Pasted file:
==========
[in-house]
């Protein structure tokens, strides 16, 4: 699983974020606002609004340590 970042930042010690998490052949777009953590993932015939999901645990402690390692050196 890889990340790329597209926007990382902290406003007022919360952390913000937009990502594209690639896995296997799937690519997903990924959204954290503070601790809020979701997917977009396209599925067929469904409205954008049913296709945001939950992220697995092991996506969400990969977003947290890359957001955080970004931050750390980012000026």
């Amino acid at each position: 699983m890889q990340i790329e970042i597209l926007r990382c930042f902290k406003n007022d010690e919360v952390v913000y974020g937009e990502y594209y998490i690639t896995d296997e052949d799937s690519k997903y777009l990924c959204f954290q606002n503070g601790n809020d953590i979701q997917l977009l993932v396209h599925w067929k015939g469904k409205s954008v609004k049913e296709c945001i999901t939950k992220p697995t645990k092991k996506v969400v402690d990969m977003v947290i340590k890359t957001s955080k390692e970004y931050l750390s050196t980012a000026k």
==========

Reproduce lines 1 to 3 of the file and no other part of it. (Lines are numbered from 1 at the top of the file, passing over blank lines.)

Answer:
[in-house]
């Protein structure tokens, strides 16, 4: 699983974020606002609004340590 970042930042010690998490052949777009953590993932015939999901645990402690390692050196 890889990340790329597209926007990382902290406003007022919360952390913000937009990502594209690639896995296997799937690519997903990924959204954290503070601790809020979701997917977009396209599925067929469904409205954008049913296709945001939950992220697995092991996506969400990969977003947290890359957001955080970004931050750390980012000026």
């Amino acid at each position: 699983m890889q990340i790329e970042i597209l926007r990382c930042f902290k406003n007022d010690e919360v952390v913000y974020g937009e990502y594209y998490i690639t896995d296997e052949d799937s690519k997903y777009l990924c959204f954290q606002n503070g601790n809020d953590i979701q997917l977009l993932v396209h599925w067929k015939g469904k409205s954008v609004k049913e296709c945001i999901t939950k992220p697995t645990k092991k996506v969400v402690d990969m977003v947290i340590k890359t957001s955080k390692e970004y931050l750390s050196t980012a000026k």